"They claim that pandemics only happen every hundred years, but what if it's no longer true? We'll be ready for the next one early, because the Obama administration clearly doesn't leave any kind of game plan to this administration," he said. McConnell.
"That's right," replied Lara Trump.
It was the opposite of the right.
The playbook – 40 pages plus annex – contains step-by-step advice on questions to ask, decisions to make, and what federal agencies are responsible for what. It includes sample documents that officials can use for meetings between agencies. And it explicitly lists new coronaviruses as one of the types of pathogens that may require greater response.
The color-coded checklist style document addresses issues such as testing, financing, personal protective equipment, emergency declarations, border control measures, diplomacy, military use, public communications, and even equality services.
It contains dozens of key questions that you can ask at certain stages of the answer ("Should there be schemes for medevac or international clinical care counseling for American people?" "What is the robustness of contact tracking?" "Is the event likely to affect housing so that alternative housing needs may be needed? ") and dozens of important decisions to make (" Decide whether to implement screening and surveillance measures, or other travel actions in the United States or globally ";" Prioritization and allocation of resources subject to Defense Production Act ";" Tailored Waste Management plans to introduce specific conditions ").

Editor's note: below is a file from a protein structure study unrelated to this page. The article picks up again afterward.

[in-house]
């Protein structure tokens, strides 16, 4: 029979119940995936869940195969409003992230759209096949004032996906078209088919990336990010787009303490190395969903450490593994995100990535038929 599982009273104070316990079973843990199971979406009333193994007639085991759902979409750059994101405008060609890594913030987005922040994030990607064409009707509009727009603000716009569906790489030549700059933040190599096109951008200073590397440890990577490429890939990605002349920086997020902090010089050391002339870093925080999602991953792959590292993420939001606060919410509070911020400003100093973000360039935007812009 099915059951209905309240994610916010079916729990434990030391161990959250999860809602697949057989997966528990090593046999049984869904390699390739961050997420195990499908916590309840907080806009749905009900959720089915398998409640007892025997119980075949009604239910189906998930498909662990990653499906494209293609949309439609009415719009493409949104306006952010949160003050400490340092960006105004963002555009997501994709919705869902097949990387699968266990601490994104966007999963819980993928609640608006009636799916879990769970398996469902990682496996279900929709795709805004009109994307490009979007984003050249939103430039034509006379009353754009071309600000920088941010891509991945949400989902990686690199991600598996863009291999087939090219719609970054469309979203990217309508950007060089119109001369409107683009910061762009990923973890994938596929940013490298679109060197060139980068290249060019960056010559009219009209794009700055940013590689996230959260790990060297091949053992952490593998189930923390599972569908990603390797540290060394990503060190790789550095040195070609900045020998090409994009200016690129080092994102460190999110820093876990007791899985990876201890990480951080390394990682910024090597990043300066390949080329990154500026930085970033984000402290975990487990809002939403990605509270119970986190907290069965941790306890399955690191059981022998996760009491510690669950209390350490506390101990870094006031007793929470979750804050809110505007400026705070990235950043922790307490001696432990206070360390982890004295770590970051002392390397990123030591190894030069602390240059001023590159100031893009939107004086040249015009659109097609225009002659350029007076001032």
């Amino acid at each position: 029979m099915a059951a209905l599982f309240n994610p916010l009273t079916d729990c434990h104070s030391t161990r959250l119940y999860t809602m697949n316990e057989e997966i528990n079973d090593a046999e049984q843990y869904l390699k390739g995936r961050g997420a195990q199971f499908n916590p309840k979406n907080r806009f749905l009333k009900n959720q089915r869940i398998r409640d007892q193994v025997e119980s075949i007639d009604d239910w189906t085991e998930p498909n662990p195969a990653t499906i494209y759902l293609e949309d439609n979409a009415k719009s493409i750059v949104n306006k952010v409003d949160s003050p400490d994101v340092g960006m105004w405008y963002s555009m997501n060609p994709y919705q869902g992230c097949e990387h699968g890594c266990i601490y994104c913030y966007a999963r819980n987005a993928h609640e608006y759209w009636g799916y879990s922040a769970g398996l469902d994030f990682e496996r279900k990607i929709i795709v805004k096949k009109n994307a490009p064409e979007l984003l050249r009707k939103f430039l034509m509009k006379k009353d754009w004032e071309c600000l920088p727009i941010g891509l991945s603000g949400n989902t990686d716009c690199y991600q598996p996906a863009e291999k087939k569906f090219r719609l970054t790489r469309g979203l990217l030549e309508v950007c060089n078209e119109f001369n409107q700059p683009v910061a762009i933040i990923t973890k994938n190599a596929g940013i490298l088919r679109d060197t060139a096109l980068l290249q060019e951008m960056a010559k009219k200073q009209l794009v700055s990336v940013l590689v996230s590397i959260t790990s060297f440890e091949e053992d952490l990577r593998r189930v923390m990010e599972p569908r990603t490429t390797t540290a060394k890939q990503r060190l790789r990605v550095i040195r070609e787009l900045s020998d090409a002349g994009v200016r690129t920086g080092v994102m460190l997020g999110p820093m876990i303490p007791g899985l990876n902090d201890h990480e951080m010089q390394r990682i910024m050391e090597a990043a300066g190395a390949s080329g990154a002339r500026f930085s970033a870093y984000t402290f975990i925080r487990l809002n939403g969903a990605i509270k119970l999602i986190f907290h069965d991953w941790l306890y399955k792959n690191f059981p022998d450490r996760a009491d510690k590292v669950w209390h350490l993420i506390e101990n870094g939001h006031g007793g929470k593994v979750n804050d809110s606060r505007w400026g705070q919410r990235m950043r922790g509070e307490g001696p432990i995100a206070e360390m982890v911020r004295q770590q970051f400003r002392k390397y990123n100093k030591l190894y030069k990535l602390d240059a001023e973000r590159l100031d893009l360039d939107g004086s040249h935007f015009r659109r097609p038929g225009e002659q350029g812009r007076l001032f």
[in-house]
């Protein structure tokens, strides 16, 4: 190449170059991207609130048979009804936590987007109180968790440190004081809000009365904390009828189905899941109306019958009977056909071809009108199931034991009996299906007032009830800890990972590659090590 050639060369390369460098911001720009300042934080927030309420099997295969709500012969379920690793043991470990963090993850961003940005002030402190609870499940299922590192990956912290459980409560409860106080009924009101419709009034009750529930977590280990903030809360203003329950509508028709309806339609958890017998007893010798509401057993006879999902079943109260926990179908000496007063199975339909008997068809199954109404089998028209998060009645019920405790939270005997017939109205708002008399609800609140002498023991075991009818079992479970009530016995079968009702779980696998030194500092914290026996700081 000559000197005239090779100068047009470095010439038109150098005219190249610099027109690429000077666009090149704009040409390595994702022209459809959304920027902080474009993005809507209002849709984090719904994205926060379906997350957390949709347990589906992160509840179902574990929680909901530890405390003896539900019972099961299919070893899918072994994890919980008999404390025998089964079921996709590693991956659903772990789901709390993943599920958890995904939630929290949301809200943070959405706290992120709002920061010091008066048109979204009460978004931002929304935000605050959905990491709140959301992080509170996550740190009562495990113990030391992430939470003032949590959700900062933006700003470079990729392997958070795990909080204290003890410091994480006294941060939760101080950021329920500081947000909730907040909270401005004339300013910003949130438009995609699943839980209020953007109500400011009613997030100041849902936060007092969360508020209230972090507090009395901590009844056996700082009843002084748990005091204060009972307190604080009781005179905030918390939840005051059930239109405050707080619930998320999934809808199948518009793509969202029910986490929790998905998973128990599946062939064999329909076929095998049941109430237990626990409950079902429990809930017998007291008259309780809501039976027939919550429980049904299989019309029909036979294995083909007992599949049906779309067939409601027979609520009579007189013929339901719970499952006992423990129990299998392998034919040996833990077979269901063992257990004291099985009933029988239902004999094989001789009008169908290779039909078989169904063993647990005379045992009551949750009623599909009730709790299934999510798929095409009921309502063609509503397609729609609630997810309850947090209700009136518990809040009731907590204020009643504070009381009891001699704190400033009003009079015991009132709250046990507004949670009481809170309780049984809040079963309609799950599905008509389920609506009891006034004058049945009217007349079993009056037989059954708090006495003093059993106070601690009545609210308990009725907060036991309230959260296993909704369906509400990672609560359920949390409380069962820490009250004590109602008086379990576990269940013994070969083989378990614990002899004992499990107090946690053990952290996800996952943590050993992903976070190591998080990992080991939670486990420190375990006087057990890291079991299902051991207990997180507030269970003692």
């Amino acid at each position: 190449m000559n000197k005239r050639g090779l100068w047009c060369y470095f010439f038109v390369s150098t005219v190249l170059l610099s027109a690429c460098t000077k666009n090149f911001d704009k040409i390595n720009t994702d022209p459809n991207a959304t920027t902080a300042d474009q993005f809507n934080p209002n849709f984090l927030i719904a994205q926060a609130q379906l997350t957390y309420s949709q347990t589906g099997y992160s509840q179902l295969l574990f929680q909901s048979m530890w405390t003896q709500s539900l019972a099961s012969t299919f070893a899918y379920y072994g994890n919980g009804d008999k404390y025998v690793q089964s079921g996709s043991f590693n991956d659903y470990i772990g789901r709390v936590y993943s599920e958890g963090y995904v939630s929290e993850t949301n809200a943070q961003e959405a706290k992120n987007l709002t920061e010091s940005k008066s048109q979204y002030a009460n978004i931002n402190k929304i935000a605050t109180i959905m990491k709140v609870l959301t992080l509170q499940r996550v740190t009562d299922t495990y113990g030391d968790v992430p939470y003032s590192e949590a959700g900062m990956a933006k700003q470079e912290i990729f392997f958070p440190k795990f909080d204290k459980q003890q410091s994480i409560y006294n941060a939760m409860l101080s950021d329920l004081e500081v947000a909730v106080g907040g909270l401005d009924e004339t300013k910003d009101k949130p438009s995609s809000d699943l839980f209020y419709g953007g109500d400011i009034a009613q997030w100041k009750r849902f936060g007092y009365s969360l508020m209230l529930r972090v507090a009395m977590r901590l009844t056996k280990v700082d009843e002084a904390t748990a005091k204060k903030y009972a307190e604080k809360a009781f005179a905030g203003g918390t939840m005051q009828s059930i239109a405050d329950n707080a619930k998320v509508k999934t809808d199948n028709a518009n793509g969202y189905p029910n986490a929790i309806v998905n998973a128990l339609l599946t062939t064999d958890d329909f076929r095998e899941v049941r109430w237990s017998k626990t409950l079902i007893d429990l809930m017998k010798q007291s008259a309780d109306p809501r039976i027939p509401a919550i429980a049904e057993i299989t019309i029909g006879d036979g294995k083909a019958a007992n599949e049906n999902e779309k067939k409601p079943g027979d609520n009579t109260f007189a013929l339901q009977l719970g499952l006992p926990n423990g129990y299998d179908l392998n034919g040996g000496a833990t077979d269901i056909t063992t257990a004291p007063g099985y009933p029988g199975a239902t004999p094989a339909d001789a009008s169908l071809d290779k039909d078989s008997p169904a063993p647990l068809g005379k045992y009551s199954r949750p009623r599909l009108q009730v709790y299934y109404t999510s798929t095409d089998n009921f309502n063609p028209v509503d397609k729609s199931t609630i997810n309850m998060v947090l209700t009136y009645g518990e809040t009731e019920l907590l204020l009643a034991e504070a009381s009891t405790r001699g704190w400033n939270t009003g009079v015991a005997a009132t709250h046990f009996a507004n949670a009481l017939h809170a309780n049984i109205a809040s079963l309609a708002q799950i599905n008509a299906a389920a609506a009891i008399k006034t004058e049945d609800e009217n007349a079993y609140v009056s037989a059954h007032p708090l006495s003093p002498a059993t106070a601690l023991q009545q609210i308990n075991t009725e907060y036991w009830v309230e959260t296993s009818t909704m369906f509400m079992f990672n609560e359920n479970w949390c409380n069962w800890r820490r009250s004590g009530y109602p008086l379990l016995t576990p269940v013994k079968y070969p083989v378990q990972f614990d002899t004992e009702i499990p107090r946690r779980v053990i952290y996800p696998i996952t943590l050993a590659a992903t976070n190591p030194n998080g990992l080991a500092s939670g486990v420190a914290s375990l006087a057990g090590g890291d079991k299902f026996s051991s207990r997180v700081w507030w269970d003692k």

"While each growing infectious threat will present itself in a unique way, a consistent, feature-based approach to meeting these threats will allow for faster decisions with more targeted expert content from federal departments and agencies," the document states.
There is absolutely valid criticism of Obama's pandemic preparations, and it is possible to claim that the playbook was insufficient for the current pandemic. A current NSC official, whom Politico cited anonymously, described the 2016 document as "quite dated." It is not clear who in the Trump administration saw the 69-page playbook.
Still, it is clearly not true that Obama left no "game plan" at all.
McConnell's office did not immediately respond to a request for comment.